Bathroom Safety for the Elderly

bathroom safety for the elderly

According to the Centers for Disease Control and Prevention, 36 million older adults fall each year. One in five of these falls results in an injury, such as a fractured hip or broken bone. A significant portion of these falls occur in the bathroom, where slick and wet surfaces can lead to slips and stumbles.

These falls are often preventable. Taking steps towards bathroom safety for elderly people can significantly reduce the hazard of falling, and prevent costly medical expenses, injury, and loss of independence.

Common Hazards in the Bathroom

The bathroom is filled with potential hazards that people don’t think twice about. Despite being one of the smallest rooms in the house, it is one of the most frequently used and a common place for injurious falls. A bathroom’s small size, wet environment, and slippery surfaces all contribute to the high rate of injuries.

The most common hazards in the bathroom include:

  • Bathtubs. Bathtubs are typically made from slick porcelain, and often have rounded edges that make it difficult to stand up in. The raised edges of a bathtub can also become a tripping hazard, particularly for seniors with limited mobility.
  • The toilet seat. Many seniors struggle with lowering themselves onto a traditional toilet seat.
  • Clutter. The small size of bathrooms makes clutter a common cause for tripping or stumbling. Even items on the counter can pose a hazard.
  • Floors. Slick flooring, such as linoleum, tile, or wood can often be hazardous, particularly when wet.

When considering bathroom safety for seniors, these hazards must be accounted for and addressed.

6 Bathroom Safety Tips for Seniors

Bathroom safety for elderly people is a simple way of reducing healthcare costs and unwanted injury. Following these bathroom safety tips for seniors can help keep you and your family safe, healthy, and anxiety free.

1.      Install Grab Bars

Grab bars can assist seniors in maintaining their balance when stepping out of the shower or bathtub, when they are at their highest risk for falling. Without dedicated grab bars, many seniors will reach for a towel rack to help maintain their balance – but these often don’t have the structural support necessary to help people stay on their feet and may simply rip out of the wall.

When choosing a grab bar, look for one that can be wall mounted, as these are the most secure. Avoid grab bars that attach via suction cups, as they can detach right when they are needed most. Place the grab bars where they can easily be held while transferring from the shower or tub.

2.      Invest in a Shower Chair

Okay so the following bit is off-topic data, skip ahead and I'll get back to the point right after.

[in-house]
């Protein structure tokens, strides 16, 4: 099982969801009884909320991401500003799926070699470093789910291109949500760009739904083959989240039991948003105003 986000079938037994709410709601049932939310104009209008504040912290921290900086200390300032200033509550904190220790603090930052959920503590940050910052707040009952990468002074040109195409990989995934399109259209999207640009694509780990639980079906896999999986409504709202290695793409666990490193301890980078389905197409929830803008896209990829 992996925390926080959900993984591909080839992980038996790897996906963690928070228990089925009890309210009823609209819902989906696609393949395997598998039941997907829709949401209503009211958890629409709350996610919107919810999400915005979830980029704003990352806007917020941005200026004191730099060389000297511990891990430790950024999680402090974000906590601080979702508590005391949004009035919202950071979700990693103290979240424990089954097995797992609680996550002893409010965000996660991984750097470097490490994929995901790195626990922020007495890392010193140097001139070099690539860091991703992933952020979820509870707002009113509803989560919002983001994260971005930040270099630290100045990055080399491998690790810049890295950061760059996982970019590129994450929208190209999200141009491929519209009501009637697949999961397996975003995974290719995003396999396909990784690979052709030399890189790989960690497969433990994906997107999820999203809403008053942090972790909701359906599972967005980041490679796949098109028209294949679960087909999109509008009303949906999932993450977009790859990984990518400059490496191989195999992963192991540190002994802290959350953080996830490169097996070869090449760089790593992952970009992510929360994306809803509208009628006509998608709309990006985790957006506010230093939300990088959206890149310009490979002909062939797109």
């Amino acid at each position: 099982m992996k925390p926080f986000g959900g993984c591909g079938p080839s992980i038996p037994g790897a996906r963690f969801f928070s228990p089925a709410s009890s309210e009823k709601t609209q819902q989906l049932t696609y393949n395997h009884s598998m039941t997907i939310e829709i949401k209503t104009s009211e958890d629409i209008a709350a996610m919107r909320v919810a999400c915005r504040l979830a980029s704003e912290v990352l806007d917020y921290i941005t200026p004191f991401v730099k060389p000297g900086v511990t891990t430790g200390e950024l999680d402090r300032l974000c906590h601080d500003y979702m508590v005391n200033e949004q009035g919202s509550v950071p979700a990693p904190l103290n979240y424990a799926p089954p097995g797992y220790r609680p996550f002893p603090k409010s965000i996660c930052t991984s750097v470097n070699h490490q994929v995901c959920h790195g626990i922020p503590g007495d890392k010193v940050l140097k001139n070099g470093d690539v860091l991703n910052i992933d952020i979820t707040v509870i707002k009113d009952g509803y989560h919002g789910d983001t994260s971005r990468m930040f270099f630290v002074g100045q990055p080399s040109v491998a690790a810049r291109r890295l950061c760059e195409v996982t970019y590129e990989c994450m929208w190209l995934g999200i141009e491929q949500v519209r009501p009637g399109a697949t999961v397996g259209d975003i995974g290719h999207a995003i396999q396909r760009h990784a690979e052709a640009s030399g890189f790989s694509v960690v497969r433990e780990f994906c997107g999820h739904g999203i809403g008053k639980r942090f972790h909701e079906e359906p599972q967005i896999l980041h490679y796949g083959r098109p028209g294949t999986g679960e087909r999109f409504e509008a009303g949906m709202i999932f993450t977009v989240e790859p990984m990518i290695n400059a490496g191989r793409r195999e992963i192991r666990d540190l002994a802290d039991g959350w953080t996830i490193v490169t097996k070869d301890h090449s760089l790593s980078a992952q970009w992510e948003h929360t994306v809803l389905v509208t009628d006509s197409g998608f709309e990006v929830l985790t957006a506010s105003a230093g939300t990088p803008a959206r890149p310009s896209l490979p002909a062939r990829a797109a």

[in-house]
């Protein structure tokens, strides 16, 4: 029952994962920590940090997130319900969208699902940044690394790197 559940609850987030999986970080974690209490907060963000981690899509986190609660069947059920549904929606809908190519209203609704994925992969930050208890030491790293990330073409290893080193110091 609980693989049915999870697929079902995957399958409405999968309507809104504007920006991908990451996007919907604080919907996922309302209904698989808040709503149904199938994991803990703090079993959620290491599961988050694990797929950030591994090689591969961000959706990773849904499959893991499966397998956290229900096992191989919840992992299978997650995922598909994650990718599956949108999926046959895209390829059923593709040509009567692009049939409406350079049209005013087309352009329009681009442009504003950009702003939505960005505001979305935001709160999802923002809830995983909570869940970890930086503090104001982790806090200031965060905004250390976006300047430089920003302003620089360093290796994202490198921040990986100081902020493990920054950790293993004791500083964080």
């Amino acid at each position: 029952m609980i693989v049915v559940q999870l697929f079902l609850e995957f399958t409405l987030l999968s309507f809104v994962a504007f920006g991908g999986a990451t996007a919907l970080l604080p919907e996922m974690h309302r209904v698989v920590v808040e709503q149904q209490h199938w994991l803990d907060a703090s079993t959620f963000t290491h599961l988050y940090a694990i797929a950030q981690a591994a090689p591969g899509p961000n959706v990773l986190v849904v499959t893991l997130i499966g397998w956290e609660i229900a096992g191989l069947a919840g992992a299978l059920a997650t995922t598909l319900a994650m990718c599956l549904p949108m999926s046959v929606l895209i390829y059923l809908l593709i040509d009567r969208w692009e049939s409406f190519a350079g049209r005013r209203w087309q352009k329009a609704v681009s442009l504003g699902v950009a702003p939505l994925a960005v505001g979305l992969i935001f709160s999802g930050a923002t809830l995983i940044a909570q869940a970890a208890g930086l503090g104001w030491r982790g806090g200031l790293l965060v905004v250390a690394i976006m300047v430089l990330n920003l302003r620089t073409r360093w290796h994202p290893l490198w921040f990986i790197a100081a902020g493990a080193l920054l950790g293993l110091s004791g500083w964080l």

A shower chair is a simple tool that helps eliminate the slippery conditions within a shower or tub. Shower chairs are particularly useful for seniors who struggle with mobility, are wheelchair bound, or have trouble bathing on their own. A sturdy shower chair can also help seniors maintain their independence, as it helps them to continue bathing on their own without support.

3.      Reduce Clutter

Decorations, trash cans, and cleaning supplies are often left scattered about a bathroom. Each of these items of clutter can create a potential slipping hazard for elderly people, increasing the risk of injury.

When workings towards bathroom safety for elderly people, finding places to store these items can significantly reduce the risk of falling.

4.      Add Non-Slip Mats or Strips

One of the main reasons for falls in the bathroom are wet and slippery surfaces. Placing non-slip mats in a shower or tub can provide extra traction where it’s needed most. Consider adding nonslip strips or bathmats on the floor as well.

5.      Install a Raised Toilet Seat

A standard toilet seat high is typically 15 inches from the floor. Many seniors struggle to lower themselves to this height and may struggle standing up as well. Adding a raised-height toilet seat can make transferring to and from the toilet much simpler and be less stressful on the body.

The ADA standard for toilet seat heights is 17 to 19 inches. Raised height toilet seats are widely available and can be installed on existing toilets.

6.      Hire a Caregiver

An in-home caregiver can help with toileting, hygiene, and mobility issues. If you or a loved one is struggling to continue completing these tasks independently, caregivers can provide a lifeline to sustained independence and bathroom safety for seniors.

In-Home Senior Care with Kinkaid Private Care

Many senior citizens will need professional support to maintain their independence as they age. At the same time, most seniors greatly prefer living in their own home, and want to avoid moving into a nursing home or care facility. At Kinkaid Private Care, we offer premium in-home senior care to older adults who are struggling with mobility, health, or cognitive issues. Our services are designed to help seniors continue living on their own, while fostering health and longevity. To learn more about our comprehensive suite of elder care services, reach out to our team by calling 866-337-4596 or by filling out our confidential online contact form.


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